When you reach a certain age like myself and someone famous dies it affects you. Especially if that someone played predominantly from the musical soundtracks of your life like Aretha Franklin. At 67 there is still not a day that goes by that I don’t play her music. I always knew this day would come, but when she died on August 16th I felt that a piece of me had faded away and suddenly felt really old.
According to scientific report, our musical idols die young. Many of them die from drug overdoses, drunk-driving accidents and that the average lifespan of musicians is only 45. So let me get this right– I am going to live longer if I’m not participating in any of the above? Somehow I would like to feel reassured, but I don’t, and I am not banking on many extra years these days.
In 1967 Aretha released the song Respect and life was never the same for me. With ironed hair that I had set on empty orange juice cans and my mini tent dress, I danced to her music on the weekend in the basement of the old bus terminal on Depot Street in Cowansville. Not once did I ever think about getting older and protesting about getting senior discounts only when I supposedly had one foot in the grave at age 60.
In 1968 I became part of the Pepsi Generation and watched American Bandstand on TV in colour dancing to what was called Slo Jams to Aretha singing Natural Woman. Living a few blocks from the Montreal CFCF studios I was a regular audience dancer on the TV show Like Young. When I screamed hysterically when Bobby Darin and Englebert Humperdinck appeared on stage, no one ever told me at age 60 I was going to get a very important letter from my bank.
I had no idea dancing to her music at Snoopy’s on Dorchester Street in 1969 that the very day I turned 60 it was going to be an important milestone for me. I was too busy making cassette mixtapes of Aretha’s songs to even think of gray hair, sore knees and retirement. In 2011 the bank would thank me for being a client for many years. Because I was turning 60 they would give me me a monthly rebate of $4.00 on my monthly fees instead of charging me $13.95 a month. The bank was definitely paying this Natural Woman a little Respect. Or were they? Playing Chain of Fools on my stereo on a daily basis I never thought about the the extra $4.00 savings each month. Would $4.00 buy me a package of Depends down the road?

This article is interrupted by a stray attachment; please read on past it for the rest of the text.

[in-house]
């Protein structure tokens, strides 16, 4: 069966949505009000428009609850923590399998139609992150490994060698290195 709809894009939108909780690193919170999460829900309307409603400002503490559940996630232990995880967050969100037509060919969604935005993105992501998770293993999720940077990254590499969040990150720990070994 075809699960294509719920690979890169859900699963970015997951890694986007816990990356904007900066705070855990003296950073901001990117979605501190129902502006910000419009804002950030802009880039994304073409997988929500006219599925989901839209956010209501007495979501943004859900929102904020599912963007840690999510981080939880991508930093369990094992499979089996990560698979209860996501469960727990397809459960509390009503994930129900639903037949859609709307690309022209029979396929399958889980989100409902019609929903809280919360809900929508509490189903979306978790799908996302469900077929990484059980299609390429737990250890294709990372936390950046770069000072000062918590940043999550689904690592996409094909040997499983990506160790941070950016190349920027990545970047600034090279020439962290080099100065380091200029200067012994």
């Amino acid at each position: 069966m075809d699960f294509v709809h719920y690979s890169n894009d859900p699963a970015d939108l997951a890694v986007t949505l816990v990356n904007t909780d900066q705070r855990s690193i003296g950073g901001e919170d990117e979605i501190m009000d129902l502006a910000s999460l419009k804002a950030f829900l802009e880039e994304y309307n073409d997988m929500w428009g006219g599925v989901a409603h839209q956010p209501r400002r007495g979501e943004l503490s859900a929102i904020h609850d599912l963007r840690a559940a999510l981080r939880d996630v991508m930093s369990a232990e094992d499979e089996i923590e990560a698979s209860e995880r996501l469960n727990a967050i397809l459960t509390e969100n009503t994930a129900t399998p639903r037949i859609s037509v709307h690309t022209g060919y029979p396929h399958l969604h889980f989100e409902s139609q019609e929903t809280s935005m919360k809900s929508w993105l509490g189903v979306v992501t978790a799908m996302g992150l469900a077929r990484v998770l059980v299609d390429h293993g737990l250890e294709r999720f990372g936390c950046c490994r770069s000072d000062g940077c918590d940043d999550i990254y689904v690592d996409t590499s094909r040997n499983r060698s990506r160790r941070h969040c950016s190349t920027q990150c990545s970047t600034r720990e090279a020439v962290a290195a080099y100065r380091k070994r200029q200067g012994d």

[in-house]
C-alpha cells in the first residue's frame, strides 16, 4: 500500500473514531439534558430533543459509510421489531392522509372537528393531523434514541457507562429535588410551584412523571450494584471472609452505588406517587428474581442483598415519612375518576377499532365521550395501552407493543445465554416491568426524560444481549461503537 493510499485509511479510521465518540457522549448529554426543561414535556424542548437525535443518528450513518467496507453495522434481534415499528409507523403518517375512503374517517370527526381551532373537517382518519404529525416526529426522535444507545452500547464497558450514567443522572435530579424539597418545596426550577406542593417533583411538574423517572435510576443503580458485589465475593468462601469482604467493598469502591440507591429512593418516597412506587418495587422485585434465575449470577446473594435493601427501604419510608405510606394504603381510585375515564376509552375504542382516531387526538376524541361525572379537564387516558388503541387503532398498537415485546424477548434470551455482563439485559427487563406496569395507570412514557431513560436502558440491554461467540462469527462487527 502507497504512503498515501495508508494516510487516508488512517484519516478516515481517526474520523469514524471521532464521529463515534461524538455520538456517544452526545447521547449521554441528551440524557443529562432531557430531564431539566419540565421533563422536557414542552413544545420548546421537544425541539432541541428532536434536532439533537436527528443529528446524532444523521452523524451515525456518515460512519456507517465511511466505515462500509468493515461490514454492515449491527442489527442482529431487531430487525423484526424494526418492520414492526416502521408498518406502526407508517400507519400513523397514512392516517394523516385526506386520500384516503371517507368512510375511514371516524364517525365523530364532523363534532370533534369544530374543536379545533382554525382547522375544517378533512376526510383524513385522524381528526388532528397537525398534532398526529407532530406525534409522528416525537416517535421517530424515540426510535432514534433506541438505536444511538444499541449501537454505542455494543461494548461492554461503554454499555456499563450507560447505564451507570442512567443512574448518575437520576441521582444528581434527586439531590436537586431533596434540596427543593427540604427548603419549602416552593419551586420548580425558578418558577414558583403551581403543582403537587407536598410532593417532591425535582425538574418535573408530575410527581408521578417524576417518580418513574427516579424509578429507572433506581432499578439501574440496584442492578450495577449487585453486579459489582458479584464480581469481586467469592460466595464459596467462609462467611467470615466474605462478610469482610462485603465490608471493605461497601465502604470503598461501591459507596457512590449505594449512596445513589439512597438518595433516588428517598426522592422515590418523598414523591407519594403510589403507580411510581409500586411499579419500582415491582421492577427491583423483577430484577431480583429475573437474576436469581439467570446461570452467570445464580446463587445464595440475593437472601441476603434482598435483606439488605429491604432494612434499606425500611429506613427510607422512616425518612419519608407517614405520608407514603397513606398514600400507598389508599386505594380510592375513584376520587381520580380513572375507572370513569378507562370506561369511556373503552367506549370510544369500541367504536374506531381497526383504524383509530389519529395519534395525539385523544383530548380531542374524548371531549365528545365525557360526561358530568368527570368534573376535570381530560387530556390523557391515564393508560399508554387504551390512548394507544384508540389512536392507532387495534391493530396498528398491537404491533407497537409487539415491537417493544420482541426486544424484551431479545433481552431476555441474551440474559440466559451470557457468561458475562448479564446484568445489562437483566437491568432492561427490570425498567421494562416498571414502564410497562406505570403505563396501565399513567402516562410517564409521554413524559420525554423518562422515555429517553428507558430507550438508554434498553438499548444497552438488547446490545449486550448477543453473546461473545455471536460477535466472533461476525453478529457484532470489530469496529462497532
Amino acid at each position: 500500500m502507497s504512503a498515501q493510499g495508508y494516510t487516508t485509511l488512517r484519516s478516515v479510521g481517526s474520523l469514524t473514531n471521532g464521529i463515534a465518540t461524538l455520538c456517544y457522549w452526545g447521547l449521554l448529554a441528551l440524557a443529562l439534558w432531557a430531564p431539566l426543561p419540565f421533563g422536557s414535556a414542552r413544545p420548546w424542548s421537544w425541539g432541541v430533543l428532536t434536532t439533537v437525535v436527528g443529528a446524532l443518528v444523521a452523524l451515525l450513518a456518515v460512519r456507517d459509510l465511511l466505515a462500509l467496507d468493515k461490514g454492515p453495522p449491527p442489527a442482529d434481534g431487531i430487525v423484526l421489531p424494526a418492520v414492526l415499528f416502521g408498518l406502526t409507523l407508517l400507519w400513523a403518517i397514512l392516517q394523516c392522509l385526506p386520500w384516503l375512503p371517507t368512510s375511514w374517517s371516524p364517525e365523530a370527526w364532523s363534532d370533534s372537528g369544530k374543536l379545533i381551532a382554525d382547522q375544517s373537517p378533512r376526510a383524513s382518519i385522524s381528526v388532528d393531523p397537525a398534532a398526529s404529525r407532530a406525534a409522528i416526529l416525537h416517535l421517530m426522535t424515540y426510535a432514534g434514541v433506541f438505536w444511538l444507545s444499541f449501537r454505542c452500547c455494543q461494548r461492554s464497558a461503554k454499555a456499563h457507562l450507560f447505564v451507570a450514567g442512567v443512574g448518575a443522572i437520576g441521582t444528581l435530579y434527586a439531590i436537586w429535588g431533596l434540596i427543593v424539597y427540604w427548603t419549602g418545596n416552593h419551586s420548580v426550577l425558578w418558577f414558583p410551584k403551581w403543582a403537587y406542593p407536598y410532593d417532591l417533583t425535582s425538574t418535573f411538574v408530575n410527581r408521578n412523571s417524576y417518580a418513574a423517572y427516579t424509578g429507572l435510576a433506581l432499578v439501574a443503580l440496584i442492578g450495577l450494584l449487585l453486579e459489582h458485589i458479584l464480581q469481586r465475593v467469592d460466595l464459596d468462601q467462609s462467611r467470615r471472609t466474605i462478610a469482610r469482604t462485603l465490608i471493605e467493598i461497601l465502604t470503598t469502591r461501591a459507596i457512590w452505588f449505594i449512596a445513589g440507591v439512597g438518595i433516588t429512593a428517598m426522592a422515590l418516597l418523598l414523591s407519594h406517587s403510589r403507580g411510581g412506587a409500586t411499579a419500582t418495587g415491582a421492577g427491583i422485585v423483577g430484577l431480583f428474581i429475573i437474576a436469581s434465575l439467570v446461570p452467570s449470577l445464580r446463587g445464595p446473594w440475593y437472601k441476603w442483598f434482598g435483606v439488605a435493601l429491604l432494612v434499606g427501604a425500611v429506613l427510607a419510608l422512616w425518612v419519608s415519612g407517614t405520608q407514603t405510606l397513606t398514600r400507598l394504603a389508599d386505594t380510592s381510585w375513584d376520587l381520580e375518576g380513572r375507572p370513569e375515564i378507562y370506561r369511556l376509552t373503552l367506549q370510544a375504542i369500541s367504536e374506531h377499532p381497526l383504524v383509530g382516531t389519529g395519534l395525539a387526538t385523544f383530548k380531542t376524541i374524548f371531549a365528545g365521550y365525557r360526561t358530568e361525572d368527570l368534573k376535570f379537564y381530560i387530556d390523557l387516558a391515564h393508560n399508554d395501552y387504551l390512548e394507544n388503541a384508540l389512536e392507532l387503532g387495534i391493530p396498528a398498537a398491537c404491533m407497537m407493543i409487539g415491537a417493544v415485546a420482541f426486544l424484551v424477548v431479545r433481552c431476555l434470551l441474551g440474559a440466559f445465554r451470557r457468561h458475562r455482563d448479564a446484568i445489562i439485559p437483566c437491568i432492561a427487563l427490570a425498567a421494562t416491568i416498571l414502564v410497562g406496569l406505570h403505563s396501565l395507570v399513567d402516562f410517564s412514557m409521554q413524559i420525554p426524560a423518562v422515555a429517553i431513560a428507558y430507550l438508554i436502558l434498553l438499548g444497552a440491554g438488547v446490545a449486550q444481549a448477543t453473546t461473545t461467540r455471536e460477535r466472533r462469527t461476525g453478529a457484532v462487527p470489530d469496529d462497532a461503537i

As the years passed and slowly entering my golden years Aretha’s music was still always part of my life, and so was my bank. The bank seemed to know as I danced around the kitchen in my pajamas to her music last Thursday with uncombed hair that I would need a colonoscopy as part of their cherished older clientele. That’s right, they were Saying a Little Prayer for Me that I would do the right thing when they sent me that letter last week.
Aretha, I am going to remember every time I danced to your songs on the radio, my transistor radio, reel to reel, 8 tracks, cassettes, CDS, YouTube and now ITunes. Thank you for sharing your gift with the world. The choir upstairs just got a little better. As for the bank knowing my every move all these years? Thanks for always checking up on me, I’m doing fine, but I’m really going to miss Aretha Franklin. But, please send candles next time in your letters as they are costing me more than the cake now. My body called the Freeway of Love is a lot older now– but you knew that A Change was Gonna Come.